Nicola Hall
Plenary speaker Nicola Hall, University of Oxford, who presented on revealing mRNA alternative splicing complexity in the human brain.

Review written by Wilfried Haerty–Earlham Institute, from London Calling 2019


LondonCallingLondon Calling is an annual conference hosted by Oxford Nanopore Technologies, dedicated to sharing the latest nanopore sequencing research from scientists around the world.

Oxford Nanopore offers scalable DNA/RNA sequencing devices from portable to benchtop. Our goal is to enable the analysis of any living thing, by any person, in any environment.



Sponsored content brought to you by
Nanopore Technologies logo

Nearly 95% of the genes in humans undergo alternative splicing, the process through which exons are differentially included in the mature transcripts, leading to the production of many different protein isoforms from a single gene.

For the past decade, researchers have relied on existing annotations and short-read sequencing to reconstruct alternatively spliced transcripts and quantify their expression across individuals, development, tissues, and single cells. This approach has led to fundamental novel biological insights on the prevalence and importance of splicing. While short-read sequencing power stems from large read output and high accuracy in base calling enabling exon and splice junction quantification, end-to-end transcript reconstruction remains a significant challenge.1 Because of the short read size and often complex gene models, most existing algorithms predicting transcripts have high false positive rates.

The rise of long-read technologies now opens the possibility to fully capture a full-length transcript within a single read and thereby accurately annotate and quantify transcripts. The need for such technologies is exemplified by a single fruit fly gene: Dscam. This gene is predicted to have nearly 36,000 isoforms due to the presence of blocks of mutually exclusive exons.2 The application of long-read sequencing and long-range PCR allowed validation of nearly 18,000 of these transcripts in an organism predicted to have almost 14,000 protein coding genes.

In the past few years, similar studies for disease-relevant genes revealed significantly underappreciated transcript diversity, even in organisms such as humans – considered to have gold standard annotations. For single genes, hundreds of novel transcripts, either including previously unannotated exons, novel splice junctions, and/or splice sites have been added to a single gene, while only a fraction of previously annotated transcripts could be confirmed.3,4

With the increased sequencing throughput and cost reductions, long-read full transcriptome sequencing is now being performed, either to generate highly accurate annotations for newly assembled genomes, to further expand and improve existing annotations, or conduct differential splicing analyses. Alternative splicing has been well described to be regulated across development, tissue, and cell types.

With the rise of single-cell sequencing, long-read sequencing is now being applied to identify cell-specific splicing patterns. Current single-cell sequencing approaches relying on 3’ end sequence, while enabling the characterization of the transcriptome of thousands of single cells in a single experiment, prevent transcript level analysis. The first studies that applied long-read sequencing made use of PCR amplification to reach the required input. However, new protocols take advantage of microfluidic approaches to isolate cells and barcode the endogenous RNA prior to pooling for long-read sequencing, relying on computational identification of cells. This approach allows the screening of thousands of cells, and despite the relatively low read count per cell, has already enabled the annotation of 10,691 novel transcripts affecting 4,859 genes and the identification of cell type-specific splicing.5 With the increased sequencing output of new platforms and lower input requirements, single-cell full transcriptomes will soon be attained.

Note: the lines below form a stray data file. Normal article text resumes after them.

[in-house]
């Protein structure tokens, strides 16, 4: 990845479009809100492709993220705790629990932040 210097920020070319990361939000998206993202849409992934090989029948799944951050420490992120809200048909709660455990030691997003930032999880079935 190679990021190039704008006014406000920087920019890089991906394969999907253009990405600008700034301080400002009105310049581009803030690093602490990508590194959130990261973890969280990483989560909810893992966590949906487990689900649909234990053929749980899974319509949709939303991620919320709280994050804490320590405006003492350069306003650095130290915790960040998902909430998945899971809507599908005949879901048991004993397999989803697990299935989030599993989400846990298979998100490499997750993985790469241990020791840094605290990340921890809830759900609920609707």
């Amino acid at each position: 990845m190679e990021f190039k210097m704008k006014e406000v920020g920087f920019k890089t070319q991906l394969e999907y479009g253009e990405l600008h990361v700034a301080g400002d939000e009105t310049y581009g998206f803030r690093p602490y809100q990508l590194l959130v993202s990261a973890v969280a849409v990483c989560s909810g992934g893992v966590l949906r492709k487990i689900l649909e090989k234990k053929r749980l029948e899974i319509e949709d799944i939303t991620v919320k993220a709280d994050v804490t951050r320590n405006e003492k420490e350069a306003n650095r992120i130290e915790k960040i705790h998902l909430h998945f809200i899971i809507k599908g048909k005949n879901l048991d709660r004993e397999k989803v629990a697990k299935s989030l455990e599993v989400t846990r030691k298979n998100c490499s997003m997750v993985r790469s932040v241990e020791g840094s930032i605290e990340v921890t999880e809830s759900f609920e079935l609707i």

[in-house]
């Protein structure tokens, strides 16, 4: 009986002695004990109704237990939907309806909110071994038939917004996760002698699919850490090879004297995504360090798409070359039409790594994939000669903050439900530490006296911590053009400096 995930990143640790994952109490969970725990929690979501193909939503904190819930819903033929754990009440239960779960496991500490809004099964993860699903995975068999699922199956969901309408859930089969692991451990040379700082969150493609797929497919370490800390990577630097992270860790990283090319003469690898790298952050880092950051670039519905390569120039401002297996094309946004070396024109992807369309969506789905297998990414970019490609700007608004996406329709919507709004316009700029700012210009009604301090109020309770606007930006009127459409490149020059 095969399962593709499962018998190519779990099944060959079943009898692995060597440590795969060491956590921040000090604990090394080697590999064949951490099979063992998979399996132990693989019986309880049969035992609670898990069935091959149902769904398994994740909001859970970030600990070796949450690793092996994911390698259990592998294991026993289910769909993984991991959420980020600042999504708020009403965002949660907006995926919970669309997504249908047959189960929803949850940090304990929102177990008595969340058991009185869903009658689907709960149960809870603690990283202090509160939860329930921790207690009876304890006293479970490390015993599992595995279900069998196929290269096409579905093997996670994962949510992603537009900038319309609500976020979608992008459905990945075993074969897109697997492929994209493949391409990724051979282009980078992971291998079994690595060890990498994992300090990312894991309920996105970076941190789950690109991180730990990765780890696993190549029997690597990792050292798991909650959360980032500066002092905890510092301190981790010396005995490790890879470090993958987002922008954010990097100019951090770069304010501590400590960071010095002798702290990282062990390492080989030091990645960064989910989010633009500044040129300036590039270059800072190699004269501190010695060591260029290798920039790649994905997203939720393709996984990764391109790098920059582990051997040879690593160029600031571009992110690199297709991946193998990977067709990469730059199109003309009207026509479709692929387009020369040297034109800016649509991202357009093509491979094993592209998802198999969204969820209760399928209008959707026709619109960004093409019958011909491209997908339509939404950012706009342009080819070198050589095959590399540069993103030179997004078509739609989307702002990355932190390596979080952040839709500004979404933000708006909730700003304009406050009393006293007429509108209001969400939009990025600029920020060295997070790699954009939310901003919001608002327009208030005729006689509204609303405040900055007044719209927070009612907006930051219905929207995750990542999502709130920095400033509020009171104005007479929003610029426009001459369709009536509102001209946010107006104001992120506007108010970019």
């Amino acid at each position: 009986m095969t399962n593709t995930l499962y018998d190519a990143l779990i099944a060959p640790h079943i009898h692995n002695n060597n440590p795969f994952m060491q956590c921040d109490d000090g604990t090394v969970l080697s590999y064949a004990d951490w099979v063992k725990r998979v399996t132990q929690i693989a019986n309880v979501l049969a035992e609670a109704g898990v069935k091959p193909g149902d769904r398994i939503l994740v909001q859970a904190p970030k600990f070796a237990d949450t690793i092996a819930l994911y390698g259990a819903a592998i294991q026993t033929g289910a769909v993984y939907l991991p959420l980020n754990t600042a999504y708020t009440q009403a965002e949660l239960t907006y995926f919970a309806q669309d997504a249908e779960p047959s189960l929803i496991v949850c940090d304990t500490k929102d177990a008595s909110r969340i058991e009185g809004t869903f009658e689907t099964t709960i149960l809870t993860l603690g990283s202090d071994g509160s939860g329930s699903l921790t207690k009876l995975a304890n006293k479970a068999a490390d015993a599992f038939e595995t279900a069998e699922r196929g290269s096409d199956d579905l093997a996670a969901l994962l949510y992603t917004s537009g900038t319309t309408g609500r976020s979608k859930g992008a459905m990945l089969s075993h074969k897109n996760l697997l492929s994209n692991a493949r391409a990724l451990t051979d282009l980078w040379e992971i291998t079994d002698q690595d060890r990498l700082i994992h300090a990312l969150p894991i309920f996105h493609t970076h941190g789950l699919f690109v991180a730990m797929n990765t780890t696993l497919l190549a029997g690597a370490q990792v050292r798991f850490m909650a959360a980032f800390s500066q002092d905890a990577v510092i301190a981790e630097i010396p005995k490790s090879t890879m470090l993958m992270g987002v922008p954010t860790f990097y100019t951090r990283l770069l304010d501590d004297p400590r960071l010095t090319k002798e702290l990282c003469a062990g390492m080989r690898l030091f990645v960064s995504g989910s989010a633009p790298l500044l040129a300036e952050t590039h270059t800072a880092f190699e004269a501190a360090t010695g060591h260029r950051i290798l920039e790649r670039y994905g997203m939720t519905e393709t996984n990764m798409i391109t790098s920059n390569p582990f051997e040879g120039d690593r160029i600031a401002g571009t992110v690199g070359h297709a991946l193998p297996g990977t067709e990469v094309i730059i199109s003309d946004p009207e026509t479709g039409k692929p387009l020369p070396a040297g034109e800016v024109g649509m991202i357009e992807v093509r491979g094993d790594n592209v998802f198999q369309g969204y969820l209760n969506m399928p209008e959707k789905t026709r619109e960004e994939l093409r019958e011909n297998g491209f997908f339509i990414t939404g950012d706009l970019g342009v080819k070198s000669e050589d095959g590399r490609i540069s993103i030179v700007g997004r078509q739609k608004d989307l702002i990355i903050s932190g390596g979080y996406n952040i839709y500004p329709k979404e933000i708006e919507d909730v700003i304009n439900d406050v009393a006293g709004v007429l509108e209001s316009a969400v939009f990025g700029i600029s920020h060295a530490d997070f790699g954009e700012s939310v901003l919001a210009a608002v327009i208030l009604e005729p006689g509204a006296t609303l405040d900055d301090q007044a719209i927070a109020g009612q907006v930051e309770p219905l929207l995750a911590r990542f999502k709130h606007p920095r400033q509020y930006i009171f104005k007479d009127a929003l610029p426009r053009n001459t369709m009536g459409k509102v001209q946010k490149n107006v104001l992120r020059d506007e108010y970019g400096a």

The democratization of long-read technologies means that novel applications pertaining to RNA are appearing. RNA modifications6 as well as RNA secondary structure can now be probed through direct RNA sequencing. This revolution in RNA sequencing technologies opens new areas of investigation in biology.


Find out more about transcriptome analysis with nanopore sequencing at

1. Steijger, T. et al. Assessment of transcript reconstruction methods for RNA-seq. Nat Methods. 10:1177–1184 (2013).
2. Sun, W. et al. Ultra-deep profiling of alternatively spliced Drosophila Dscam isoforms by circularization-assisted multi-segment sequencing. EMBO J. 32(14):2029–2038 (2013).
3. Clark, M. et al. Long-read sequencing reveals the splicing profile of the calcium channel gene CACNA1C in human brain. BioRxiv. 260562 (2018).
5. Gupta, I. et al. Single-cell isoform RNA sequencing characterizes isoforms in thousands of cerebellar cells. Nat Biotechnol. 36(12):1197–1202 (2018).
6. Wongsurawat, T. et al. Rapid Sequencing of Multiple RNA Viruses in Their Native Form. Front Microbiol 10:260 (2019).

Also of Interest